Academic publishing has long been a challenging and potentially expensive enterprise—both for faculty looking to get published and for the university itself to maintain a current library of academic journals. EKU’s library is working to change that.

Thanks to its digital publishing platform, Encompass, the library now has the ability to publish its own peer review journals. In fact, since its launch in September 2010, the Encompass platform has published hundreds of articles in eight different journals. Created by the faculty and staff around campus, each journal focuses on providing material for many of EKU’s interests.

The list of journals continues to grow. Just this March, the Journal of Occupational Therapy Education (JOTE) was created, providing a new outlet of information for students and professors in that department. Other journals include:

  • PRISM: A Journal of Regional Engagement
  • Journal of Military Experience (JME)
  • ninepatch: A Creative Journal for Women and Gender Studies
  • Kentucky Journal of Undergraduate Scholarship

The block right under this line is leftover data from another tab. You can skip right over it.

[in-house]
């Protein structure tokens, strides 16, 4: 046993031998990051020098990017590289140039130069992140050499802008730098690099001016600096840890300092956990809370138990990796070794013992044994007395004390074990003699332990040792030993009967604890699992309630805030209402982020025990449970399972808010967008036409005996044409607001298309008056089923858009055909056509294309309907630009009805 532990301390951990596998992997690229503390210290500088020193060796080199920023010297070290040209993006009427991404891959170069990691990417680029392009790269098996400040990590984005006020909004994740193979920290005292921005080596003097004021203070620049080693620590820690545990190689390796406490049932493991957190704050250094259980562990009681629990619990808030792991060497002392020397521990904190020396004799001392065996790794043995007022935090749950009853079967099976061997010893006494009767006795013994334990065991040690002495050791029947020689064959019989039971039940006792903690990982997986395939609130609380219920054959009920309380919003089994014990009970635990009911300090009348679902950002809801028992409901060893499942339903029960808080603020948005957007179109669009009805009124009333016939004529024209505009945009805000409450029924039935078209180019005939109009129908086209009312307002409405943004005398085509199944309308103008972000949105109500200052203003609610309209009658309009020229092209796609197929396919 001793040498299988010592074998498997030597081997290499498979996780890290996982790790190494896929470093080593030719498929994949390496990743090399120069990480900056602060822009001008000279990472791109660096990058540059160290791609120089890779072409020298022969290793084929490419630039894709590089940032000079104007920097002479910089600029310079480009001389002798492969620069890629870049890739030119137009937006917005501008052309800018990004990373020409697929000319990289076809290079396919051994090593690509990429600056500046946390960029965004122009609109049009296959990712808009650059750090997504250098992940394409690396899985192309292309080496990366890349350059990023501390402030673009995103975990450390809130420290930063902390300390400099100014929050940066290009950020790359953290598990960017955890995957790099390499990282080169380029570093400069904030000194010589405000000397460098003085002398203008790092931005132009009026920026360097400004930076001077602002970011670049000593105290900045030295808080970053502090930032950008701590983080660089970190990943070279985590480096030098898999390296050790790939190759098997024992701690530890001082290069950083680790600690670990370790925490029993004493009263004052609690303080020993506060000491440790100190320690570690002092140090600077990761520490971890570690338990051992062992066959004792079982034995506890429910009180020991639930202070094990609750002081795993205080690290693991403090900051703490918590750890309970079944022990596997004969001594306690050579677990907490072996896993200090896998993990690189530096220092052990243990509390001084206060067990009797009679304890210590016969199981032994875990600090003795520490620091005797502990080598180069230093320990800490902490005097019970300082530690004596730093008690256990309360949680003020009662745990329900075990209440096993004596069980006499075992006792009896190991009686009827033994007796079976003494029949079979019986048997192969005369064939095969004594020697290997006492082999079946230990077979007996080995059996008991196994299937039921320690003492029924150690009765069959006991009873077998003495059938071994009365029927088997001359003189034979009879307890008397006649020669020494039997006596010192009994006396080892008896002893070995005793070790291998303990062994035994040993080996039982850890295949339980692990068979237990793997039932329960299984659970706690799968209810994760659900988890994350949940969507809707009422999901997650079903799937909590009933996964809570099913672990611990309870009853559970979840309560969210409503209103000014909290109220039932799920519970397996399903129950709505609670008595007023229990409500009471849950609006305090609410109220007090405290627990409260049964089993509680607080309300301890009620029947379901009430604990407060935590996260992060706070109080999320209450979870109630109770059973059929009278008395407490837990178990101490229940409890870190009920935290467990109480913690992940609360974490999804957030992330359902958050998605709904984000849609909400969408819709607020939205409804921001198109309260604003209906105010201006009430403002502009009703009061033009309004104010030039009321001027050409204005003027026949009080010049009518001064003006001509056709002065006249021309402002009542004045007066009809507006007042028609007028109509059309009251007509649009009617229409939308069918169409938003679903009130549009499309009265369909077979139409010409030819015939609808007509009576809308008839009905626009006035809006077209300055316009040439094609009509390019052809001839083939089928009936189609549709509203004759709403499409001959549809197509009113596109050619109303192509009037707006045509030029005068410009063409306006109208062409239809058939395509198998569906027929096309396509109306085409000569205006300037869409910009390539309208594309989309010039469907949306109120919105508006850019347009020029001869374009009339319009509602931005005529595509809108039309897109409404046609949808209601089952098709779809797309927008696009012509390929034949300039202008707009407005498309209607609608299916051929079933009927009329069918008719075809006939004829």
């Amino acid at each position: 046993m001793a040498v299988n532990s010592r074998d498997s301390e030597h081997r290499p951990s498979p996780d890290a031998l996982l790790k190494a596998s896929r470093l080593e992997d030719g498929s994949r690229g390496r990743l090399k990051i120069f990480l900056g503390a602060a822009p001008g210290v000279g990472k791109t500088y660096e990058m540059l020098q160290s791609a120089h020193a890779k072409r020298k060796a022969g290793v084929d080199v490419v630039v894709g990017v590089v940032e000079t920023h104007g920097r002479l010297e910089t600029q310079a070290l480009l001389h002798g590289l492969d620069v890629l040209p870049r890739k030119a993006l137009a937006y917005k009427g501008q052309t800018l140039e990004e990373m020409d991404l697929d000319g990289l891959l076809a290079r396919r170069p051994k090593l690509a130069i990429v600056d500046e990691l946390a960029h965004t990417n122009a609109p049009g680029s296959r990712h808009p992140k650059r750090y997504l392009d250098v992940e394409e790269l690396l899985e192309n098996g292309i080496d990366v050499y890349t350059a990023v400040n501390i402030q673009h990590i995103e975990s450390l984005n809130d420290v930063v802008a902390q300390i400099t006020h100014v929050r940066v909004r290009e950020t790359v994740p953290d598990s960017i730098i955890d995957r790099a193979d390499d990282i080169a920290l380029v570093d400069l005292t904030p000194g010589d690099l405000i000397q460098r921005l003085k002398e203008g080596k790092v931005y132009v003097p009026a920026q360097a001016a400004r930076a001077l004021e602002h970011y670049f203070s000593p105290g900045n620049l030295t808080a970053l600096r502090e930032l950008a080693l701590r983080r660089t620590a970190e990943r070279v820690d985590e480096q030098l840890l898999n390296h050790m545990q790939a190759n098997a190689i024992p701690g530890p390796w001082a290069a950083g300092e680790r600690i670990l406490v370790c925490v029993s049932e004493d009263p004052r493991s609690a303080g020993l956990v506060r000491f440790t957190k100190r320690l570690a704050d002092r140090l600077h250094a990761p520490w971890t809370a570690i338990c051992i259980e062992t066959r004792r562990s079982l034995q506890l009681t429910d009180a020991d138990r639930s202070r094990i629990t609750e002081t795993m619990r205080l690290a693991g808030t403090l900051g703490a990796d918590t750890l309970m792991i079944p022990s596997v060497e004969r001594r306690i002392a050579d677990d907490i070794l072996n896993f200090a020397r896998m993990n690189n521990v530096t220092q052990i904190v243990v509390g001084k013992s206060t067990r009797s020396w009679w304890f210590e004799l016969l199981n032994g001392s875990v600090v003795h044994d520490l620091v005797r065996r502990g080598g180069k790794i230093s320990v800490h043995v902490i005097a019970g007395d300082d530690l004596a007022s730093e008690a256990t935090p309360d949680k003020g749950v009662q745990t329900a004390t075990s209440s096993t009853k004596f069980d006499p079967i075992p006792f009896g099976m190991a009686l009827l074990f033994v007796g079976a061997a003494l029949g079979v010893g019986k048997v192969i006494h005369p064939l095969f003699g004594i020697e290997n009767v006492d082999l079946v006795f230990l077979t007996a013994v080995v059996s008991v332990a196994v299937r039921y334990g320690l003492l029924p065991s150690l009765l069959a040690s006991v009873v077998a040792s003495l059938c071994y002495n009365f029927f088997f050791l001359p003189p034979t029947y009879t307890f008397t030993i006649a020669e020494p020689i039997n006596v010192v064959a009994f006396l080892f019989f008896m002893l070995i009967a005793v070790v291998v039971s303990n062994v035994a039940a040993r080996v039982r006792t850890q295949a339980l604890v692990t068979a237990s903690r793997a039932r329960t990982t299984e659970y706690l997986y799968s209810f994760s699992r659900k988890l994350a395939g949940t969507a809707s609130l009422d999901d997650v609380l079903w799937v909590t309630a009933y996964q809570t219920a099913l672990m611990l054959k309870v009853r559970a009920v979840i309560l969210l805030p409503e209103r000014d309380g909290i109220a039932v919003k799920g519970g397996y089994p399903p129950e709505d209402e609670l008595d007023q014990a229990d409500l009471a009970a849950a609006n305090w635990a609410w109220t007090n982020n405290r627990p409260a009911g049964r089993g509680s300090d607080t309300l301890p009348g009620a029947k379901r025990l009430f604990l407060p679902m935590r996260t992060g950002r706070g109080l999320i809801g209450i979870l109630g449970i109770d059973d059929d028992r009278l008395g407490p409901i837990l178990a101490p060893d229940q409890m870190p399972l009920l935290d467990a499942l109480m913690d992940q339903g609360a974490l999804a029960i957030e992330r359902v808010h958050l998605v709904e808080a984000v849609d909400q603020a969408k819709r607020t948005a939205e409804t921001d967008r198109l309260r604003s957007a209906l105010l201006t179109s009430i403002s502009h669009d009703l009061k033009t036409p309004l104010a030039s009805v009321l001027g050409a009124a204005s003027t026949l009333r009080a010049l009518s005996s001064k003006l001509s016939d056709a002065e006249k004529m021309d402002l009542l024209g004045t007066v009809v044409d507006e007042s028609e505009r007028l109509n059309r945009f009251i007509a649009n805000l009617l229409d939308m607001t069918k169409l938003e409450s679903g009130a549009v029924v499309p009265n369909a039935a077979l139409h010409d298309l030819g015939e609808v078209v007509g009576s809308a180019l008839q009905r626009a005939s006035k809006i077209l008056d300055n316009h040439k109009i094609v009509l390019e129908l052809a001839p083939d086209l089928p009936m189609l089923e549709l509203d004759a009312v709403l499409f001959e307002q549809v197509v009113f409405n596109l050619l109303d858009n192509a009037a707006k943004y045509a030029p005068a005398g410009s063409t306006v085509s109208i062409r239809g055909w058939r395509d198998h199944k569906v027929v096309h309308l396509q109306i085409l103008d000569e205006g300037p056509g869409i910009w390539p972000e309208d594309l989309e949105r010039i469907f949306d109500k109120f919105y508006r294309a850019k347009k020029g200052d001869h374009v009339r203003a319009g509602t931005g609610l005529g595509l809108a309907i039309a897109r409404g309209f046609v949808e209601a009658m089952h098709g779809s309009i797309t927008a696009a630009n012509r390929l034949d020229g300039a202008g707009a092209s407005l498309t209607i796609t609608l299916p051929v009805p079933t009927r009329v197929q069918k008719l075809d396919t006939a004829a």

• Kentucky Journal of Excellence in College Teaching and Learning
  • Journal of Retracing Africa (JORA)
  • The Chautauqua Journal

“Each journal supports some aspect of the EKU mission,” says Linda Sizemore, copyright and scholarly communications librarian at EKU. “Not only for students and faculty but it also shows the impact that EKU has not only in the United States but on a global basis…It’s outreach.”

Encompass is unique because of its “open access” policy, Sizemore said. Unlike other peer review journals that require a subscription for access, Encompass is free and open to people around the world.

“The publishing platform really works on making this content discoverable via Google or Bing or any other search engine on the internet,” said Laura Edwards, discovery and metadata team leader at the library.

Edwards said scholarly journals present academic libraries with a big challenge: having to pay for subscriptions to all of them every year, which can add up quickly.

“This is kind of our way to fight back against that,” Edwards said. “The libraries pay the full cost of the platform.”

Scholars from around the world are welcome to submit articles for publication, but like any peer review journals, the works are still held to high standards, Edwards said. To be published, the author generally must be a scholar in the field they’re writing about. There are some exceptions, such as the Journal of Military Experience and ninepatch, which are both creative journals. The journals can be found online at